By Richard Pepler, CEO of Optimum Finance
The economy is growing at its slowest rate for six years while business investment actually dropped throughout 2018, according to government figures – the first time it has fallen for four consecutive quarters since the economic downturn in 2009.
There are no prizes for guessing why. Brexit uncertainty is stifling our economic growth as businesses halt big investment decisions until they know the outcome of the negotiations.
It would be very helpful if our bickering politicians were able to provide the business sector with some level of assurance. But, since this doesn’t look likely to happen any time soon and the possibility of the UK crashing out of Europe with a no deal remains firmly on the table, businesses are best advised to think about how they can protect themselves from future economic bumps in the road.
Of course growing businesses should always think about future proofing themselves but during times of optimism and economic growth, it is easy to assume nothing can go wrong. No-one is in danger of that assumption right now, so what can business executives do?
Protect cash flow
The most important step to ensuring your business can weather any Brexit storm is ensuring your cash flow is adequately protected.
We all know most businesses do not fail due to a lack of orders but due to a lack of ready cash. Last year we carried out a survey of business owners and senior managers and 10 per cent of respondents said cash flow had been a cause for concern in the last year of trading.
Managing cash flow in a small business can be tricky as SMEs often grapple with balancing late payment against growing order books.
But there are easy steps you can take to ensure you cash reserves do not run out.
The traditional route was to borrow from banks but they have tightened their lending requirements and are not always sufficiently flexible for the needs of fast growing SMEs. Happily, there are now a wide range of other funding options which provide fast flexible finance solutions.
Invoice finance enables SMEs to draw cash out against the value of their unpaid invoices when they need it to provide working capital which can be used to reinvest in growth strategies. Where wanted, lenders will also take over credit control, removing the stress of chasing down the unpaid invoices, saving staff time and ensuring payment is secured.
An invoice finance facility can be seen as an emergency reserve or back-up you can turn to if any of your usual revenue streams get cut. If you do not need it, you continue to trade as normal. It’s a fast, flexible and often cheaper form of funding which, when you take into account the removal of salary and associated costs for someone to chase invoice payments, credit referencing and access to money owed, the actual cost to the business can be negligible and often even deliver savings.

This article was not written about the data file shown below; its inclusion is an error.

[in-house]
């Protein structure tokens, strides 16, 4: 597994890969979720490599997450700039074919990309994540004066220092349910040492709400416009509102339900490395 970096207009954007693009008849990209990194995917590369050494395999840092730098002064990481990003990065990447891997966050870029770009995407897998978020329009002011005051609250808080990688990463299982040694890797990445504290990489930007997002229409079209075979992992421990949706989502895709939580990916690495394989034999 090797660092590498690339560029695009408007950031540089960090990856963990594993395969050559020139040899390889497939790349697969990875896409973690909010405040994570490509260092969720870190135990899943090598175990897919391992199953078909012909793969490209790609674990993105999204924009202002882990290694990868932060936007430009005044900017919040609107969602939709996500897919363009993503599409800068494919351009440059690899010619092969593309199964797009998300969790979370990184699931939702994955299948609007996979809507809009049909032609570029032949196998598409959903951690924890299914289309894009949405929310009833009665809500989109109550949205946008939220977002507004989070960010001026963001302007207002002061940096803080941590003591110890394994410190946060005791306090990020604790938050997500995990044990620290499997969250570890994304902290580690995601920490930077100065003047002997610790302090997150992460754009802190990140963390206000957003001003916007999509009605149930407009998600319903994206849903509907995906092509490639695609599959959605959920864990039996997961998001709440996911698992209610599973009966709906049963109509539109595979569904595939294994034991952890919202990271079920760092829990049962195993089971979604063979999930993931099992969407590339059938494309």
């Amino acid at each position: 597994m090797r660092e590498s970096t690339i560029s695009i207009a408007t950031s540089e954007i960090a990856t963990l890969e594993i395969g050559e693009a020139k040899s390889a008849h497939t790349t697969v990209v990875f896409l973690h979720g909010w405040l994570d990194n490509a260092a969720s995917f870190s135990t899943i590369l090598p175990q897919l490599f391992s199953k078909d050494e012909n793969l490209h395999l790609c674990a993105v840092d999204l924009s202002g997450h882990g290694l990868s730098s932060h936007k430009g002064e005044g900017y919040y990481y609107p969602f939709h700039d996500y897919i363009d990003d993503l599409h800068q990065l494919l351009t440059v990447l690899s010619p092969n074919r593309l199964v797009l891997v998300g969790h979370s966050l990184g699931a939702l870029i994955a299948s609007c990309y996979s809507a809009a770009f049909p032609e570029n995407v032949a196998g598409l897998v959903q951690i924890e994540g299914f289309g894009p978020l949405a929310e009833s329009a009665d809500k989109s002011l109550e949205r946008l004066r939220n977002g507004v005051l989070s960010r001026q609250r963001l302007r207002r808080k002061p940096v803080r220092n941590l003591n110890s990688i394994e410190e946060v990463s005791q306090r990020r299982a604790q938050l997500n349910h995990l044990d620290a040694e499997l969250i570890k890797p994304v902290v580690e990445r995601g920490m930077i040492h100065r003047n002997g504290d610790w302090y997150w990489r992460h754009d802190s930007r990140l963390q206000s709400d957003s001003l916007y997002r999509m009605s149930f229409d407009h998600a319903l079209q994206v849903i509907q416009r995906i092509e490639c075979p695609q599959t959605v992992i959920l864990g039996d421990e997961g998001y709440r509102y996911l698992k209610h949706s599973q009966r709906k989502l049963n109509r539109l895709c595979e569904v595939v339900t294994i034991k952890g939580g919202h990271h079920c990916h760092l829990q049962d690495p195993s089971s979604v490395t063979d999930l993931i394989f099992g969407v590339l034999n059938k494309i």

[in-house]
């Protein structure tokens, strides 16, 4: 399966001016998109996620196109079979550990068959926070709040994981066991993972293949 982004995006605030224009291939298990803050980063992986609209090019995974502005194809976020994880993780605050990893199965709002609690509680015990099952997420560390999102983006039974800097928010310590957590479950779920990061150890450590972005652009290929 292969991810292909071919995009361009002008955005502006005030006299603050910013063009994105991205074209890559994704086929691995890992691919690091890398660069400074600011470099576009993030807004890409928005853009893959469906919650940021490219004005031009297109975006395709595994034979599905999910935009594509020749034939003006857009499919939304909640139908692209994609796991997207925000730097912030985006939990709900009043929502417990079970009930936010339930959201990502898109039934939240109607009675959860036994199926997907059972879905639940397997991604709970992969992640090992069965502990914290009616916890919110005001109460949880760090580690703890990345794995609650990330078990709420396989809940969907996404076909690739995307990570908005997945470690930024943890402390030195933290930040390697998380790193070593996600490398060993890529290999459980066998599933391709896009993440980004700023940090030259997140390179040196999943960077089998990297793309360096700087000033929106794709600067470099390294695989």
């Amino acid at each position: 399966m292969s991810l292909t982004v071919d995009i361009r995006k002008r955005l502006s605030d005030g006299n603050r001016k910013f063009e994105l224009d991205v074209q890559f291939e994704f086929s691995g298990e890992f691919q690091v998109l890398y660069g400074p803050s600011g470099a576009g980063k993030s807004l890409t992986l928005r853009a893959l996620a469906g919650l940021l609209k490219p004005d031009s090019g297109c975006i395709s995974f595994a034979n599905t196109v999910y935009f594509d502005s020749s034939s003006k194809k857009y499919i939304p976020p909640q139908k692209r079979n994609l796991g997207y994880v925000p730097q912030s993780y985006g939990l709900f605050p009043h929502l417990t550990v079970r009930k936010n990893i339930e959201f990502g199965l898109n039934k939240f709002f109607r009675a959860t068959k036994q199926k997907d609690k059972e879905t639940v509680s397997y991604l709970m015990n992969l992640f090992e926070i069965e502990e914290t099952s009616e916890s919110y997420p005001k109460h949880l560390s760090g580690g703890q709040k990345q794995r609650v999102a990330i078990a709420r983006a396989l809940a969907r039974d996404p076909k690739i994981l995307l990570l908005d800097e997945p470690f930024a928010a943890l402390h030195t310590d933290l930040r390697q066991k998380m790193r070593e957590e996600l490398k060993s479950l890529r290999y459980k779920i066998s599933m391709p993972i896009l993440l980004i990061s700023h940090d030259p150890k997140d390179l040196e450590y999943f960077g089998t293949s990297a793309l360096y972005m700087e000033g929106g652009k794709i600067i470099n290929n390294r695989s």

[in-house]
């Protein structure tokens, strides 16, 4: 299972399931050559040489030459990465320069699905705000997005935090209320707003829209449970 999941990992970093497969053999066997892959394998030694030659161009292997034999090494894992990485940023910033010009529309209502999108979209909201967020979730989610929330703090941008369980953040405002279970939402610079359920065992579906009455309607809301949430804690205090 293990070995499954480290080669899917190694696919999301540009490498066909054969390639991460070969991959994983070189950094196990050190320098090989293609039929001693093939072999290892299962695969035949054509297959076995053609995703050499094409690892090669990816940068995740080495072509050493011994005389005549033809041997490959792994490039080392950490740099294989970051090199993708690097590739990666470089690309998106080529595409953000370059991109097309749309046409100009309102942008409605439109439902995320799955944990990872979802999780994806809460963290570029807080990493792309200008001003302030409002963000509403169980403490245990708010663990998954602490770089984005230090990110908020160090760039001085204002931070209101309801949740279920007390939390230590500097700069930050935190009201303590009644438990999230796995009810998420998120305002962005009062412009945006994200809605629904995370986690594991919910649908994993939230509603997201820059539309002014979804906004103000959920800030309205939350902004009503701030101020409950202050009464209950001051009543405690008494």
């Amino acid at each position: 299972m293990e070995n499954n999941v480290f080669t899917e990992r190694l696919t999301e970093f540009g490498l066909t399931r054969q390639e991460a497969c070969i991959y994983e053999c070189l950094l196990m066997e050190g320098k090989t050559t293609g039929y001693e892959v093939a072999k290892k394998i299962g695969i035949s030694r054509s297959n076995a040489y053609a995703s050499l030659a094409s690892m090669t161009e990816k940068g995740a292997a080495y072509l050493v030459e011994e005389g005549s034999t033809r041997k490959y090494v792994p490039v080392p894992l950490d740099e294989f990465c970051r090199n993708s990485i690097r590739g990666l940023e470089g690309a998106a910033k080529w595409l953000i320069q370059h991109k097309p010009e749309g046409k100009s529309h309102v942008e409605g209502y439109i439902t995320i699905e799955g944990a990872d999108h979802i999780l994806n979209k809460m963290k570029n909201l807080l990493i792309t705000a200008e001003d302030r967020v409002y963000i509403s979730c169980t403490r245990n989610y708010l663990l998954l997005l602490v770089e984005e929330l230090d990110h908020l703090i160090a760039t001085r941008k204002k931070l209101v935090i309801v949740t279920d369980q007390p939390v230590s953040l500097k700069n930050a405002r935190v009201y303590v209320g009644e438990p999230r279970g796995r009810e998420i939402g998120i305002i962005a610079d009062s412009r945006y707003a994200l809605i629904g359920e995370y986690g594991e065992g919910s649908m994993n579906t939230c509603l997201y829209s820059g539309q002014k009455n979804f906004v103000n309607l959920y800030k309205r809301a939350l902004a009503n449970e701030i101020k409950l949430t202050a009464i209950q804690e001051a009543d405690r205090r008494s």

Companies reliant on exports, or imports, to or from Europe are in a particularly precarious position since no-one yet knows how the border changes may affect the delivery or arrival of goods and components.
This is where a healthy cash reserve could prove vital to see you through any adjustment period or tide the business over if there are delays or temporary breakdowns in trading.
While growth is a generally positive thing for any young business, beware overtrading. This would be particularly dangerous at a time of uncertainty when there is an increased risk of your customers paying very late or even defaulting on their debt.
So, ensure you grow in a measured and sustainable way.
Comprehensive due diligence must be carried out on any new customer and robust payment terms agreed.
Think about how you are going to fund the growth – from employing new staff to buying in new equipment or renting larger premises, growth often requires ready capital.
But first, you must make sure you have a full understanding of the business’s financial status by making use of key planning tools such as cash flow forecasts. Worryingly, in our survey of SMEs, we found a fifth of the businesses questioned could not predict what the financial position of their company would be in three months’ time.
With sensible financial planning, you can decide how far to stretch budgets then work with a lender to protect cash flow or unlock capital when needed to grow sustainably.
When the future is not looking so bright, it is a sensible move to take out debtor protection. This will insure your debtor books so if customers do not pay their invoices on time or stop trading, the insurer will cover the outstanding debt.
Just be aware there are some common mistakes companies make when signing up for debtor protection which undermines the whole process, leaving them very exposed.
The key one is ensuring you read and fully understand all the terms and conditions so that you do not breach the agreement and check that you list the correct incorporated names of all the businesses you trade with – not their trading names. For safety, we always advise using a registered number alongside the company name when writing a contract.
Once the contract is signed, don’t trade outside your credit limit as the insurance will be calculated based on this and don’t continue trading with a customer if their account is far overdue as insurers will not cover ‘reckless’ trading.
The last thing to think about is how long it may take for a claim to be paid, which brings us back to why a reliable invoice finance facility is important, to tide you through any shortfalls.
Clearly, we’re all trying to remain hopeful that our politicians will reach some sort of agreement ahead of 29th March and that none of this advice will be needed, but as ever, better to be safe than sorry.Categories: Blog